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Posted by on April 11, 2019 in Uncategorized

 

#75: Seven Years

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Seven years ago, our second son Alex passed away peacefully in his sleep. He had a congenital heart defect that we didn’t know about. I put him down for a nap, and he never woke up. He was 8 weeks old.
Benjamin was just 2.5 years old at the time. Too little to understand what had happened. Too little to even ask about Baby Alex after he died. I kept waiting for Benjamin to ask about him, but he didn’t. Explaining to Benjamin that his baby brother had died was a non-event. Benjamin calmly accepted and understood that Alex was in Heaven, and never asked anymore questions about it.
Explaining to the rest of the world that Alex was in Heaven was an entirely different matter. It would be months before I could re-tell the story without some sort of tears. The pain lingers.
It still hurts.
Unfortunately, when I think about Alex, I think about the pain more than the love. I had two months to love a perfect and beautiful little baby boy. I had two months to nurse and snuggle a little angel who would eat so loudly that he sounded like a little piggy. And when I think about that time, I mostly remember the pain.
We forget the pain of childbirth because the love for our children outweighs that event in our minds. For me, it is the sadness that lingers. I had a finite amount of joy with him in my arms. Every day since then has been a measurement of sadness compounding. Parenting an angel baby is the inverse of normal parenthood.
There is still joy. In my life, in my heart, in my world. And it outweighs the grief that persists. On most days.
Seeing posts about 7-year-old birthdays stings just a little bit. It is a reminder about a birthday we won’t celebrate with Alex. Seeing families with two boys makes me a little wistful. I wonder about what our life would be like with boys instead girls.
Most days are fine. The pain is manageable; it’s more of an ache than anything else.
Today things are a little more raw. My head goes back to that fuzzy state I was in after Alex died. I think the brain creates a fog to protect the heart. I will walk around like this until the clouds slowly clear and the rest of the world slowly comes into focus. In this transition, my husband and kids are the sunshine that pushes the clouds away. The noisy, funny, crazy and silly reminders that everything will be okay.
Seven years is long time to miss someone. But it’s just a reflection of how much we love him.

 
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Posted by on June 9, 2018 in Uncategorized

 

#74: Happy Mother’s Day

IMG_2271.pngOn Mother’s Day, most of us have relatively modest goals. Sleeping, have a bite to eat, maybe take a moment to read a book or do something for ourselves. Mine involves a massage, a movie and some Chinese food. My nine-year-old Benjamin has a baseball game at 2pm today, so we will see how many of those three items can be accomplished.

Mother’s Day today started much like any of our other days. Around 6 AM, my three-year-old Emily climbed into bed and proceeded to fall back asleep covering about 80% of my hair head and neck. Around 6:45 AM, my five-year-old Molly tried to climb in with me, realized that her sister was already in bed with me, and basically lost her mind.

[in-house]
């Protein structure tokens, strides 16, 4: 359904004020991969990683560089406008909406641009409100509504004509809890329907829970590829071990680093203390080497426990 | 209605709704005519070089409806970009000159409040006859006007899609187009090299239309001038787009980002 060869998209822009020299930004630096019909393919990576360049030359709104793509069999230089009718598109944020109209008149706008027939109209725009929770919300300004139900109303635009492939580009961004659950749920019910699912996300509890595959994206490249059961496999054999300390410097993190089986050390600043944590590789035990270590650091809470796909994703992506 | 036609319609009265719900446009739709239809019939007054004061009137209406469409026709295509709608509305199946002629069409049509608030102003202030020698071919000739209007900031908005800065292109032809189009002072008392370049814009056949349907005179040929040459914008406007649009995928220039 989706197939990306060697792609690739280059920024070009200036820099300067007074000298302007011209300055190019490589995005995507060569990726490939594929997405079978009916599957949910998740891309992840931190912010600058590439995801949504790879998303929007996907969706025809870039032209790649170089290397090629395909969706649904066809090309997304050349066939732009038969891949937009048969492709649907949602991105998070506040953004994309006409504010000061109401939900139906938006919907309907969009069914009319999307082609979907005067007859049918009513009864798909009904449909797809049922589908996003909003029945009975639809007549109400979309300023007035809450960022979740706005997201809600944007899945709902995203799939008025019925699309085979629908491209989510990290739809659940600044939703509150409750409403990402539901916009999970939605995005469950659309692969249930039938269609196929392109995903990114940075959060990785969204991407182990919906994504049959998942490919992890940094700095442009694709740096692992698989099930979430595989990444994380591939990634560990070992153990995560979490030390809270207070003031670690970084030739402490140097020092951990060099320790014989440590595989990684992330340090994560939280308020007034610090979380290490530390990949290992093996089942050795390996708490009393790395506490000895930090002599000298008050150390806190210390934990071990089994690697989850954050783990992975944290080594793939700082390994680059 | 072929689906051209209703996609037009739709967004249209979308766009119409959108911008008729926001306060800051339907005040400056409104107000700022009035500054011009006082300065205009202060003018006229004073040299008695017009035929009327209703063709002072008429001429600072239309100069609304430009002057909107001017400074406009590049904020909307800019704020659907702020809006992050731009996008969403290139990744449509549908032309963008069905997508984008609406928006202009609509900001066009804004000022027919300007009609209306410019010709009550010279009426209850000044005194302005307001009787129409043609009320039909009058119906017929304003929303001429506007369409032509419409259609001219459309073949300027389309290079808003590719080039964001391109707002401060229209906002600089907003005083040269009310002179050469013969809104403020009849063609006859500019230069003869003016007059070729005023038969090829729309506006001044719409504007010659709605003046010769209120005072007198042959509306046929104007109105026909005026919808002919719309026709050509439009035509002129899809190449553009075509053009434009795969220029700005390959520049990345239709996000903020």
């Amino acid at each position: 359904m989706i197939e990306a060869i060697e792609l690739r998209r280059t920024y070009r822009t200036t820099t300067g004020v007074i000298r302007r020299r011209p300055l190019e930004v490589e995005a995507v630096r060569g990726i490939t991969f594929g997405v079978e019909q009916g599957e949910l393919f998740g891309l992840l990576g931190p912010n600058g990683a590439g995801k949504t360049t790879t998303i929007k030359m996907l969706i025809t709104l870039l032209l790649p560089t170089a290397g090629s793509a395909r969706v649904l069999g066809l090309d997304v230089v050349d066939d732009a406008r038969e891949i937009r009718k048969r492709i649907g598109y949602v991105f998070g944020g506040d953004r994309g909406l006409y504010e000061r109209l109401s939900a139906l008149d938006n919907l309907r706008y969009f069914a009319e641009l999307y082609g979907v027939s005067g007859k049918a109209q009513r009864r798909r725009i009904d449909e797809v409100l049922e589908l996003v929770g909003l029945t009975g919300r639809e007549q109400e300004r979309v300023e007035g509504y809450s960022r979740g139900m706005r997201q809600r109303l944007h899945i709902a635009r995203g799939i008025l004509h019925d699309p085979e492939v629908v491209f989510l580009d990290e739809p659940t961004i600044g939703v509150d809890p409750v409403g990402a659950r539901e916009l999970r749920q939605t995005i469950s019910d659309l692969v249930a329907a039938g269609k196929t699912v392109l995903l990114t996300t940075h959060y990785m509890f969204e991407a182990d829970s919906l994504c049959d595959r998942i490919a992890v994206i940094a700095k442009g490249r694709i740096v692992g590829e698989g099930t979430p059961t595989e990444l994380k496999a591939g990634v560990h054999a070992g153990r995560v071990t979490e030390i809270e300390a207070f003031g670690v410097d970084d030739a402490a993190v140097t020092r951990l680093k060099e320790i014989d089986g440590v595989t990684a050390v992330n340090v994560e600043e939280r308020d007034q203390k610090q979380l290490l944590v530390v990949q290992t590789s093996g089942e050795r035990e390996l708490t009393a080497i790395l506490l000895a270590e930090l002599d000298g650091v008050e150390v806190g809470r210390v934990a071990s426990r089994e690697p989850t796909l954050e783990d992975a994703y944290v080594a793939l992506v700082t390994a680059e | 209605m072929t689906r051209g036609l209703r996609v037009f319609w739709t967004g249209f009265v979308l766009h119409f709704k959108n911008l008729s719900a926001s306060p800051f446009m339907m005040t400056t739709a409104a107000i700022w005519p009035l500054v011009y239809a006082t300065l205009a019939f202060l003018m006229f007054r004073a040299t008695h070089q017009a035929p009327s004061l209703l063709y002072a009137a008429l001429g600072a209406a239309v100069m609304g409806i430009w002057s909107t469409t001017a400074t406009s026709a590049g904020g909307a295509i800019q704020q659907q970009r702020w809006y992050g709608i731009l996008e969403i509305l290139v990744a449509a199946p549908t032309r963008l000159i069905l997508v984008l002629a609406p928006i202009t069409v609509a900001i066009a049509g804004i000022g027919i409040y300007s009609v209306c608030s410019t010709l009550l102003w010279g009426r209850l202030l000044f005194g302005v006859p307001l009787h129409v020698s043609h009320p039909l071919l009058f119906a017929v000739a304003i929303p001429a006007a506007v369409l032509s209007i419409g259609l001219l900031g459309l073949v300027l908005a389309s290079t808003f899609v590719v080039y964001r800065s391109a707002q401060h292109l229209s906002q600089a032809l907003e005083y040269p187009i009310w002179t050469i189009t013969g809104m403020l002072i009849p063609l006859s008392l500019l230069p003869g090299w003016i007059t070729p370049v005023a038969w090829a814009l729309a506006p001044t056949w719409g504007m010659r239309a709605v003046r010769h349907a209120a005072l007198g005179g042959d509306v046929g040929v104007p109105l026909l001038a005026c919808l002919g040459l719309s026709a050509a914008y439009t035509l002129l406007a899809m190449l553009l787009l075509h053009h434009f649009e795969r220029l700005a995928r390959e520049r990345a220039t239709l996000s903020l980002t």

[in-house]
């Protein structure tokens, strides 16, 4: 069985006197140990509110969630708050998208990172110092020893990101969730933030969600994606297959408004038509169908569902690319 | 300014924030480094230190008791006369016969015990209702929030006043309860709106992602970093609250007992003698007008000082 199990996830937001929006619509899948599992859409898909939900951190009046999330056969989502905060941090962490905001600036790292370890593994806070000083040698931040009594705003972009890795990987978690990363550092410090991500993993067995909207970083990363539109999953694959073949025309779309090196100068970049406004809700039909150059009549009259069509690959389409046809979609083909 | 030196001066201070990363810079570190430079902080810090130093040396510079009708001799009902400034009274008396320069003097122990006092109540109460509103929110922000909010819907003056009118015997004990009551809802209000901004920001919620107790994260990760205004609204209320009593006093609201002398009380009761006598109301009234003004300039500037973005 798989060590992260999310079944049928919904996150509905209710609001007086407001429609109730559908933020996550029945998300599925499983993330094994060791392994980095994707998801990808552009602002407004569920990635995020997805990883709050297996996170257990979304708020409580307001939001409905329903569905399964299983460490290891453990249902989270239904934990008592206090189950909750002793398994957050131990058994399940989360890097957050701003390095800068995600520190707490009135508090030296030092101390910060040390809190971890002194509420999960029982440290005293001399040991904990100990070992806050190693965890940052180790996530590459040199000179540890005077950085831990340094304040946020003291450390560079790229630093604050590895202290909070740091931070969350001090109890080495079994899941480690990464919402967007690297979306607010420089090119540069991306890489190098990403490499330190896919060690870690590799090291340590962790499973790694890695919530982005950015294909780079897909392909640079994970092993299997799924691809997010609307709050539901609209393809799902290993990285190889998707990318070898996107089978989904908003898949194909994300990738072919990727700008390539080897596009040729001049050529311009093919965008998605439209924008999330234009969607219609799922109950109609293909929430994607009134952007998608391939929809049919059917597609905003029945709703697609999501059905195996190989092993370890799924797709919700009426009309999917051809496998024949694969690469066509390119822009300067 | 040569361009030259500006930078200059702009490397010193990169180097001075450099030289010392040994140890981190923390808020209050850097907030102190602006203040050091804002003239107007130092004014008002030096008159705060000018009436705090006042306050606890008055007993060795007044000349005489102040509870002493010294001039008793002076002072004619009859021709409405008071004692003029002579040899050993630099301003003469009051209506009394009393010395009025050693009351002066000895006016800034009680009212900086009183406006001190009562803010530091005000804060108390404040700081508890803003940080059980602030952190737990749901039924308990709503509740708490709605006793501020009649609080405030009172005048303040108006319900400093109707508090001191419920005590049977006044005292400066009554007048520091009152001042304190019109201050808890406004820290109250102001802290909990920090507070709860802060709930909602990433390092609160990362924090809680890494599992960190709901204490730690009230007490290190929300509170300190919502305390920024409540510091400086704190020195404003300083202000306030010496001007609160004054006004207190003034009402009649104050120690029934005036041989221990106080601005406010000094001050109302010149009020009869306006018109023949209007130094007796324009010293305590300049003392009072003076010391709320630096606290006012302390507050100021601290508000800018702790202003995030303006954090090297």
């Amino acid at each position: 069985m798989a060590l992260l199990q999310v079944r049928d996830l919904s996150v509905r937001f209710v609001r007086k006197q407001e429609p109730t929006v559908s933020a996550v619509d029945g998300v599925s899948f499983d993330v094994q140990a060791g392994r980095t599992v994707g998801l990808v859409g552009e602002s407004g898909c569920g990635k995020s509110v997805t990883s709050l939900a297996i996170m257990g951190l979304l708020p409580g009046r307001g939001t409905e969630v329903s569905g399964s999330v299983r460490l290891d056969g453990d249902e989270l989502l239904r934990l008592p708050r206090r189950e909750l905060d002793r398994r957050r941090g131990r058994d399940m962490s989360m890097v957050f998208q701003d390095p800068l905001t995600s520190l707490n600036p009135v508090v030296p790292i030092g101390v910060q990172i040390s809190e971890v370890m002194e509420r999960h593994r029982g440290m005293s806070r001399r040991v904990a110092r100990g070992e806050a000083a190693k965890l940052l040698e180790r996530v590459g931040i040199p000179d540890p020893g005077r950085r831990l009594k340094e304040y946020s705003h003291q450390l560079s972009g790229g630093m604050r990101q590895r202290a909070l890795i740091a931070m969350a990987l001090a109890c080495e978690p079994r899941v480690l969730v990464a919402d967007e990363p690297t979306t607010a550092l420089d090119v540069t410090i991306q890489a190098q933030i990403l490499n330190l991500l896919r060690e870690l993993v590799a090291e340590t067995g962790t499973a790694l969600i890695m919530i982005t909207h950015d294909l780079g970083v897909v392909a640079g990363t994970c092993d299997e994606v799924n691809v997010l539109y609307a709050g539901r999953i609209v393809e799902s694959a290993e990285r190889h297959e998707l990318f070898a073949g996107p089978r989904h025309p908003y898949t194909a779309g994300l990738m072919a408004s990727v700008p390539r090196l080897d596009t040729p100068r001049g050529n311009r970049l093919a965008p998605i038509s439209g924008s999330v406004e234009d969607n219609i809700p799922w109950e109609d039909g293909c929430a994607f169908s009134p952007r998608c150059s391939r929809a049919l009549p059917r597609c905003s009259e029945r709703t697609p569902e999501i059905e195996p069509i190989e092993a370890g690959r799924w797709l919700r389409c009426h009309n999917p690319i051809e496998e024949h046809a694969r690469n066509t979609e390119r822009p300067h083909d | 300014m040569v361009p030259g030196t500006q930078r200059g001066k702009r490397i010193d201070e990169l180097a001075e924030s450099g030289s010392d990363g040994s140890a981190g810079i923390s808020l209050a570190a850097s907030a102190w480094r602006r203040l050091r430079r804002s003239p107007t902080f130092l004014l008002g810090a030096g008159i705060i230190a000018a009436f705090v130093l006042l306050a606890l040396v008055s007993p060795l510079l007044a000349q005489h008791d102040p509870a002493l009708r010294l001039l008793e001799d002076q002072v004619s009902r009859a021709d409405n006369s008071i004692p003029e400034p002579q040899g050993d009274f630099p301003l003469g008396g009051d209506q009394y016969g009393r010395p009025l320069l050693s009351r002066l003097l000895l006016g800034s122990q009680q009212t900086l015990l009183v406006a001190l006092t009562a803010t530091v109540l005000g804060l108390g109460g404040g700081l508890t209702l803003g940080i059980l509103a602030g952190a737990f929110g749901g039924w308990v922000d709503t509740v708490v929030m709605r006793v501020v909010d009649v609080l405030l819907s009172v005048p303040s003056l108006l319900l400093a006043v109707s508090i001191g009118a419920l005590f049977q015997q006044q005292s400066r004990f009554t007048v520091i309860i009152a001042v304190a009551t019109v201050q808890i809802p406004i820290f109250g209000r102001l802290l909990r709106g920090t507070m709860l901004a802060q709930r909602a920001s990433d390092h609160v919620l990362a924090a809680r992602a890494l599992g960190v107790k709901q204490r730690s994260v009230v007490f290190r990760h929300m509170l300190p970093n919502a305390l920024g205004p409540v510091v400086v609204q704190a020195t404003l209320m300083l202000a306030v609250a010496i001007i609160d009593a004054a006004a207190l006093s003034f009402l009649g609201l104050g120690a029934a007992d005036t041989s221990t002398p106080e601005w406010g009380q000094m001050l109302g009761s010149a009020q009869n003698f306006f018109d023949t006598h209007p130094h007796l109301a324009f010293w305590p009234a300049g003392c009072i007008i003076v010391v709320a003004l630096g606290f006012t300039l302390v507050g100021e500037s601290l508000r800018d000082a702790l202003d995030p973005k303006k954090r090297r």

Please note, that yesterday Molly had a 10-minute soliloquy about how much she loved me and how she was going to feed me breakfast in bed and massage my face. Today, she’s having a stroke because her sister had the audacity to get into bed with me first.

Around 7:45, Dad was a good Samaritan and got up out of bed and encouraged the girls to get up with him. Molly asked dad open to the present she bought with her birthday money last night at Target. (I used the promise of opening this gift this morning as the incentive I needed to coax her into bed last night.)

Of course, she was excited to open this gift first thing in the morning. Dad told her she had enough toys and that she should go back in her room and play with something else instead. A minor meltdown ensued. As much as you try to go back to sleep, you can’t help but hear all the chaos.

Through all the shouting, you know that the kids are having pancakes and sausage for breakfast. You know that somebody hid the remote. You know that somebody is not playing with somebody else. You know that somebody is sitting on someone else. You know that someone is thirsty, and that someone else didn’t want milk to drink. It is the usual chaos of any other day.

Today is Mother’s Day, but it is still a day like any other. And everything, and everybody is crazy.

Today, we moms all pretend to sleep in hopes that maybe we could have a couple of minutes to ourselves.

I would like to offer this perspective.

We lost our son Alex when he was only two months old. It was a time in life that was crazy with diapers to change and bottles to wash. I was so tired with the overwhelming work that comes with raising a two-year-old and a two-month-old, that I was so desperate for a break in all the work.

After Alex died, there are no more diapers to change, no more bottles to wash. The house was quiet, and I could sleep as long as I wanted. It was the darkest time in my life, and I could not get over how terrible I felt, for *ever* wishing to have less work as a mom.

Everything we do for our kids is a blessing. Each time we drop somebody off to an activity, when we give somebody a bath, when we send book fair money. Tying shoes, finding a ballet leotard, checking math homework, reminding someone to practice for piano, dropping somebody off to a birthday party or a baseball game, wiping a butt, washing someone’s hands, quizzing someone on spelling words, braiding someone’s hair, finding a baseball jersey, making a peanut butter and jelly sandwich. Those tasks are an embarrassment of riches.

It is easy to get sucked into the details in everyday life. I would like to remind all of us overworked and tired mothers… The tasks of motherhood are blessings. There will be a time in our lives when we don’t have all this work, and we can look back smile how busy life used to be.

Today, like any other Mother’s Day, lean into the chaos and appreciate what a blessing it is to live in our world where we have kids to wake us up, kids to tuck in at night.

We have been blessed with families and without these crazy kids, we wouldn’t be mothers. Happy Mother’s Day mama – you deserve it!

 
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Posted by on May 13, 2018 in Uncategorized